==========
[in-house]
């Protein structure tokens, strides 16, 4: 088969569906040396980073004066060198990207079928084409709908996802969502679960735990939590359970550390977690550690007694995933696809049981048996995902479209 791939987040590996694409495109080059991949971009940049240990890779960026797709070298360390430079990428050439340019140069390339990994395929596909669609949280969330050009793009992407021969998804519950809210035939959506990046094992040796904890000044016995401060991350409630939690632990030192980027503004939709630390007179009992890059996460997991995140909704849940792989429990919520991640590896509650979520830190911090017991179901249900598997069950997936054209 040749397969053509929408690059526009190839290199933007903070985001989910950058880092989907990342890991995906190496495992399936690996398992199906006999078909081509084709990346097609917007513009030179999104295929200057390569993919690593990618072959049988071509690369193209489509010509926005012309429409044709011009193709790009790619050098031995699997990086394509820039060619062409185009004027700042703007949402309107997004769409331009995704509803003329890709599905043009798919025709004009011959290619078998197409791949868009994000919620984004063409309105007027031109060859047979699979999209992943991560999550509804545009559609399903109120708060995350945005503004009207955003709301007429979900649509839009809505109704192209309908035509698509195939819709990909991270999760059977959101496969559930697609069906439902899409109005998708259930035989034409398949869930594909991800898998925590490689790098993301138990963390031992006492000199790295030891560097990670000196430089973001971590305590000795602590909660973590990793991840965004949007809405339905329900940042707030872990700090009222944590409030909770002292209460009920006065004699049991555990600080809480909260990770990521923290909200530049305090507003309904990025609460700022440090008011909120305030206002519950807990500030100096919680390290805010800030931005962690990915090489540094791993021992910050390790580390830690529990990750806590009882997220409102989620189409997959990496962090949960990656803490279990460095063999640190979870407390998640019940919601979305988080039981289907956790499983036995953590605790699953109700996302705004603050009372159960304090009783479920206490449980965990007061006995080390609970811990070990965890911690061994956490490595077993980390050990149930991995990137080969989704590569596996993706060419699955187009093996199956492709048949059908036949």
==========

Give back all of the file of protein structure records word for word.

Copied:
[in-house]
């Protein structure tokens, strides 16, 4: 088969569906040396980073004066060198990207079928084409709908996802969502679960735990939590359970550390977690550690007694995933696809049981048996995902479209 791939987040590996694409495109080059991949971009940049240990890779960026797709070298360390430079990428050439340019140069390339990994395929596909669609949280969330050009793009992407021969998804519950809210035939959506990046094992040796904890000044016995401060991350409630939690632990030192980027503004939709630390007179009992890059996460997991995140909704849940792989429990919520991640590896509650979520830190911090017991179901249900598997069950997936054209 040749397969053509929408690059526009190839290199933007903070985001989910950058880092989907990342890991995906190496495992399936690996398992199906006999078909081509084709990346097609917007513009030179999104295929200057390569993919690593990618072959049988071509690369193209489509010509926005012309429409044709011009193709790009790619050098031995699997990086394509820039060619062409185009004027700042703007949402309107997004769409331009995704509803003329890709599905043009798919025709004009011959290619078998197409791949868009994000919620984004063409309105007027031109060859047979699979999209992943991560999550509804545009559609399903109120708060995350945005503004009207955003709301007429979900649509839009809505109704192209309908035509698509195939819709990909991270999760059977959101496969559930697609069906439902899409109005998708259930035989034409398949869930594909991800898998925590490689790098993301138990963390031992006492000199790295030891560097990670000196430089973001971590305590000795602590909660973590990793991840965004949007809405339905329900940042707030872990700090009222944590409030909770002292209460009920006065004699049991555990600080809480909260990770990521923290909200530049305090507003309904990025609460700022440090008011909120305030206002519950807990500030100096919680390290805010800030931005962690990915090489540094791993021992910050390790580390830690529990990750806590009882997220409102989620189409997959990496962090949960990656803490279990460095063999640190979870407390998640019940919601979305988080039981289907956790499983036995953590605790699953109700996302705004603050009372159960304090009783479920206490449980965990007061006995080390609970811990070990965890911690061994956490490595077993980390050990149930991995990137080969989704590569596996993706060419699955187009093996199956492709048949059908036949």